Hedged item Risk components Market structure – Q: What is the relationship between a risk component in an eligible hedged component of a non-financial item and the market structure in which the hedging activity takes place? Hedged item Risk components Market structure
Considerations: Hedged item Risk components Market structure
To be eligible for designation as a hedged item, a risk component must be a separately identifiable component, and the changes in cash flows or fair value of the item attributable to a change in that component must be reliably measurable. (IFRS 9 paragraph B6.3.8). Hedged item Risk components Market structure
IFRS 9 requires the qualifying criteria for an eligible risk component to be assessed in the context of the particular market structure to which the risks relate and in which the hedging activity takes place (IFRS 9 paragraph B6.3.9). Hedged item Risk components Market structure
Consequential Explanation and Reasoning: Hedged item Risk components Market structure
In the case of a non-financial item, for there to be a hedgeable risk component it would generally be necessary for the price of the entire item to be built up from various components using a ‘building block’ approach to demonstrate an appropriate market structure.
For example, it should be clear that informed buyers and sellers of this non-financial item would consider the price of the component proposed to be hedged (such as raw materials) in establishing the price of the overall non-financial item. Consideration of the approach of other market participants is necessary to demonstrate that the market structure supports the designation as a risk component. Hedged item Risk components Market structure
The evidence required to support the market structure is a matter of judgment based on facts and circumstances, but should not rely solely on the entity’s own negotiating position or standard costing systems.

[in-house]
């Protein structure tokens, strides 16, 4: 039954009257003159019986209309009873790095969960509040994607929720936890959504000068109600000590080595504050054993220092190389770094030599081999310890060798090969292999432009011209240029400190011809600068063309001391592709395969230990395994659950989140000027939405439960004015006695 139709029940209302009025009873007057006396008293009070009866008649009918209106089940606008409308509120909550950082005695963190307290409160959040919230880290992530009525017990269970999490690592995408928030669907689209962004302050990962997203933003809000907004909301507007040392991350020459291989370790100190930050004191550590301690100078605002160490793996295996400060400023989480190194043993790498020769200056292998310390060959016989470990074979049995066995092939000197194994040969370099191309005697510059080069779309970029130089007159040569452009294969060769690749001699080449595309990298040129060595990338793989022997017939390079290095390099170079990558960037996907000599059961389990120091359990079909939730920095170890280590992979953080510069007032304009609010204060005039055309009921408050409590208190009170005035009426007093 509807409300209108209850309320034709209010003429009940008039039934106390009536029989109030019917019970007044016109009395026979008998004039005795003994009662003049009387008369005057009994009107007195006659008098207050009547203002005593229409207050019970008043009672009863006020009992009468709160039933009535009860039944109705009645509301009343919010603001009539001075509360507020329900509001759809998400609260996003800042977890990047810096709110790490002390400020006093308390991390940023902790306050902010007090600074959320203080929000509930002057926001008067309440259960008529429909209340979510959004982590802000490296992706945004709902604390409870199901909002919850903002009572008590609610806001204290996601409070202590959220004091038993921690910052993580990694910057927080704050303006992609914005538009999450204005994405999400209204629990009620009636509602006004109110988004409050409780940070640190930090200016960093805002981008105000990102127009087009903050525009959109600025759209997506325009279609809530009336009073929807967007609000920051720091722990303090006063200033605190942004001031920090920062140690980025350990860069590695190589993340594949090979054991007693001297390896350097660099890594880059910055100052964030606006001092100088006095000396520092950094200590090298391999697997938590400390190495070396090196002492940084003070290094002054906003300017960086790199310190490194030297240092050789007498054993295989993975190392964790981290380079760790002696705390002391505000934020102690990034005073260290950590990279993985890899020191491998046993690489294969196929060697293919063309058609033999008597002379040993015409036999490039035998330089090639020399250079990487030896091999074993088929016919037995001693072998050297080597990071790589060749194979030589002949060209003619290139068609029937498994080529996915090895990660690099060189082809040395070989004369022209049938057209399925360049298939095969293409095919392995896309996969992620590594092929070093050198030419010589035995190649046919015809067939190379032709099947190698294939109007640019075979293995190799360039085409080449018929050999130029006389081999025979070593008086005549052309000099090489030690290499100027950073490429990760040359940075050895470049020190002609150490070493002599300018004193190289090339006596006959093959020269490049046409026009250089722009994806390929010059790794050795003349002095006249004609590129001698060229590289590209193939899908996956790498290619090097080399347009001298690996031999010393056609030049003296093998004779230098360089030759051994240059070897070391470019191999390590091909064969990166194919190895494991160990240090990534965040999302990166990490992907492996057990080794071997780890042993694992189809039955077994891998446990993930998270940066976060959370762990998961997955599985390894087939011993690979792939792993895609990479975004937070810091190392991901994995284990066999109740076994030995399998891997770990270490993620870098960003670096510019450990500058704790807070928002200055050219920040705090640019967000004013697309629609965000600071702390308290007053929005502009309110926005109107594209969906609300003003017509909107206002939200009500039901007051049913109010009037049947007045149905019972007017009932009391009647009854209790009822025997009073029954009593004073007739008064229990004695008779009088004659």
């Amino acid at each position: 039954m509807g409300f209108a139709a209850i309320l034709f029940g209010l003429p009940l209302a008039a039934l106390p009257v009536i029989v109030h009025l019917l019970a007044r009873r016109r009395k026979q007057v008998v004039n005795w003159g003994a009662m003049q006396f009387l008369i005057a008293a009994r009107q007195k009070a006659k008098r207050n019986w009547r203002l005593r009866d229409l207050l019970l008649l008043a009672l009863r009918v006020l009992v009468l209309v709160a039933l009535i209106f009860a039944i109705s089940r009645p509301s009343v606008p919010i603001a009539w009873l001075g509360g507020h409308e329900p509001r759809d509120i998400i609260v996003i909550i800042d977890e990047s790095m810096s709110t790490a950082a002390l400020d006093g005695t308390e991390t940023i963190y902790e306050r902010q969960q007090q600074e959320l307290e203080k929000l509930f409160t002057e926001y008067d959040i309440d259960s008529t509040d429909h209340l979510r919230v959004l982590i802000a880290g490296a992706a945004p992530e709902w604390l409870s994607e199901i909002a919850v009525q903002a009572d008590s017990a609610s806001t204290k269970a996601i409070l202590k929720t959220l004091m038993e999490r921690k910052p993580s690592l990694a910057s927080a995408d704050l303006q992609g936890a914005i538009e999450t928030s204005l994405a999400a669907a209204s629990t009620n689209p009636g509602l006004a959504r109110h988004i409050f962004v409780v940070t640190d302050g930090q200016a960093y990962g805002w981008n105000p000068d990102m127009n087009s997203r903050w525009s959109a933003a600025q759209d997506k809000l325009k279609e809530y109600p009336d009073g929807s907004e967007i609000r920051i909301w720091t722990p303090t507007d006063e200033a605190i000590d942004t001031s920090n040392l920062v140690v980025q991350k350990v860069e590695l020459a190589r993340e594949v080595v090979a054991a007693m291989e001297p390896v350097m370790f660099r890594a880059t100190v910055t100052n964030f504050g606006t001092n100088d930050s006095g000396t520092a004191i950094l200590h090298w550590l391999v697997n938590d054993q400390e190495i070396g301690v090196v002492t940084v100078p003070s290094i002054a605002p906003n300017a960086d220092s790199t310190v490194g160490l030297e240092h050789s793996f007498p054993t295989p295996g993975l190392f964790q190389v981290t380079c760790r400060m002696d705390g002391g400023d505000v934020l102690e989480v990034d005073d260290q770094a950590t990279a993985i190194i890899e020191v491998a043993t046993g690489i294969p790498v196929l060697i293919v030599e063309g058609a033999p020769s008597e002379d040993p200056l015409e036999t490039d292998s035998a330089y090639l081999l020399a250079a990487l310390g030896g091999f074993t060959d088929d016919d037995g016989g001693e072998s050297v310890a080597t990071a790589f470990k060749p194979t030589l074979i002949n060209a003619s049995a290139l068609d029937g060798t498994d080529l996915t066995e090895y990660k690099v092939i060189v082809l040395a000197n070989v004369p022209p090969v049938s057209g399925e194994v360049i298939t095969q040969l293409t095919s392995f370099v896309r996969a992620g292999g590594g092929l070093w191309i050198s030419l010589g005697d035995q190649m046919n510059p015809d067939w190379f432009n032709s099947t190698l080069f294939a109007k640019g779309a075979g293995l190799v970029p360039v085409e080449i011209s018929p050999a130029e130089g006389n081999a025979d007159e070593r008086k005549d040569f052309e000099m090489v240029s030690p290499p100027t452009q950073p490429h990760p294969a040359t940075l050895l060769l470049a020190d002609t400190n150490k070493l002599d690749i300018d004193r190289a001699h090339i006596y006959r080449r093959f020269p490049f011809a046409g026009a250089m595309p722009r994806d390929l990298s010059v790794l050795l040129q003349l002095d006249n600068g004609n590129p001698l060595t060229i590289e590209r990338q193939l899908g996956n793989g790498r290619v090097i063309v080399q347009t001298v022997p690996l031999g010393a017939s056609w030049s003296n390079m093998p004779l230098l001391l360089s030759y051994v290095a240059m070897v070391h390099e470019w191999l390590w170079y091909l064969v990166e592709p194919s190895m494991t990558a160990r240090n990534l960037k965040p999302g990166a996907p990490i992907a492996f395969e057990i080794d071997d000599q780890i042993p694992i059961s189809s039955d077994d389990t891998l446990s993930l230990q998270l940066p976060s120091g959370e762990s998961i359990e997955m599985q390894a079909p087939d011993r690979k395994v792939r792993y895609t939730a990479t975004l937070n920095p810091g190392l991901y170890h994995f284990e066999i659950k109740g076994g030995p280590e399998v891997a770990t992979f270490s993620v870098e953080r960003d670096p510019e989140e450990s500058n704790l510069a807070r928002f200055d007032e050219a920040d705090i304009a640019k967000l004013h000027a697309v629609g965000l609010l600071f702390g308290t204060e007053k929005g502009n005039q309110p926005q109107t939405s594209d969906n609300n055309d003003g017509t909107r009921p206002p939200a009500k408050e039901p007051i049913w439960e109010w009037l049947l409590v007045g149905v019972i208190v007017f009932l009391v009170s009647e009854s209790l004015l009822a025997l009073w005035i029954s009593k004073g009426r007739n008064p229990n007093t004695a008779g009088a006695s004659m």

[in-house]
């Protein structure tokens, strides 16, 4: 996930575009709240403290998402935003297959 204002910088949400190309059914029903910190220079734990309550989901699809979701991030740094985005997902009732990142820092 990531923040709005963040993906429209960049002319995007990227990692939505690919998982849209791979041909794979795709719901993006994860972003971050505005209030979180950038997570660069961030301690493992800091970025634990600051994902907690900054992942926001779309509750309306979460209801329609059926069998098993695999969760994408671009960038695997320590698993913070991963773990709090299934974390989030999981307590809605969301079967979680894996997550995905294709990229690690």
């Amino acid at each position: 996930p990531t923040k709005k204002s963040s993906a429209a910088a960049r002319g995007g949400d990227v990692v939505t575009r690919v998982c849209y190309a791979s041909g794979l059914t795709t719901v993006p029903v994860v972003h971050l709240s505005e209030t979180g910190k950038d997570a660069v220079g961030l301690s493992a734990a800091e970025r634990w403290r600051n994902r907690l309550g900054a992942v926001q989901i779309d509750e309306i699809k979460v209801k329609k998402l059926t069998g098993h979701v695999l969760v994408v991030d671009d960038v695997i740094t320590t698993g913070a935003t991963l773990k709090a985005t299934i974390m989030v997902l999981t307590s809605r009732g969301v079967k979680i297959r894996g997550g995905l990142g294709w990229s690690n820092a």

Market structure analysis
Although allowing hedges of risk components of non-financial item is very beneficial for entities, the wording in IFRS 9 is unclear. IFRS 9 requires an entity to assess risk components (that are separately identifiable and reliably measurable) within the context of the particular market structure to which the risk or risks relate and in which the hedging activity takes place. However, there are no criteria specified to be used in the analysis of the market structure, nor are there any definitions of the market to be analysed.
For example, a manufacturer of woollen jumpers might want to hedge its exposure to wool prices. This manufacturer considers that wool prices are separately identifiable and reliably measurable because the amount of wool used in a jumper can be computed from product specifications and wool prices are available in the market.
Is the physical presence of wool in its products enough, or should additional considerations be taken into account regarding the market structure?
Would the market structure differ between a manufacturer of generic woollen jumpers, as compared to a manufacturer of a well-known, expensive brand of woollen jumpers, or for manufacturers in different geographic locations? This will be an area subject to a high degree of judgement based on specific facts and circumstances.
The market structure relevance is to be that the risk component must have a distinguishable effect on changes in the value or the cash flows that an entity is exposed to. Depending on the situation, the market structure can reflect a ‘market convention’ that establishes, for example, a benchmark interest rate that has a pervasive effect on the value and cash flows for debt instruments. In other situations, the market structure reflects the particular purchasing or selling market of an entity.
For example, this is the case when an entity buys goods from its particular supplier based on a benchmark price plus other charges, as in the examples listed in contractually specified risk components below. Even if the pricing under such a supply arrangement is not a wider market convention, its pricing formula represents the exposure of the particular entity to variability in cash flows from its purchases. The assessment is normally straightforward for contractually specified risk components, which can also be a relevant factor in the assessment of the market structure of non-contractually specified risk components such as risk components of forecast transactions.
Contractually specified risk components
Purchase or sales agreements sometimes contain clauses that link the contract price via a specified formula to a benchmark price of a commodity. Examples of contractually specified risk components are each of the price links and indexations in the contracts below:
- Price of natural gas contractually linked in part to a gas oil benchmark price and in part to a fuel oil benchmark price
- Price of electricity contractually linked in part to a coal benchmark price and in part to transmission charges that include an inflation indexation
- Price of wires contractually linked in part to a copper benchmark price and in part to a variable tolling charge reflecting energy costs
- Price of coffee contractually linked in part to a benchmark price of Arabica coffee and in part to transportation charges that include a diesel price indexation
Hedged item Risk components Market structure
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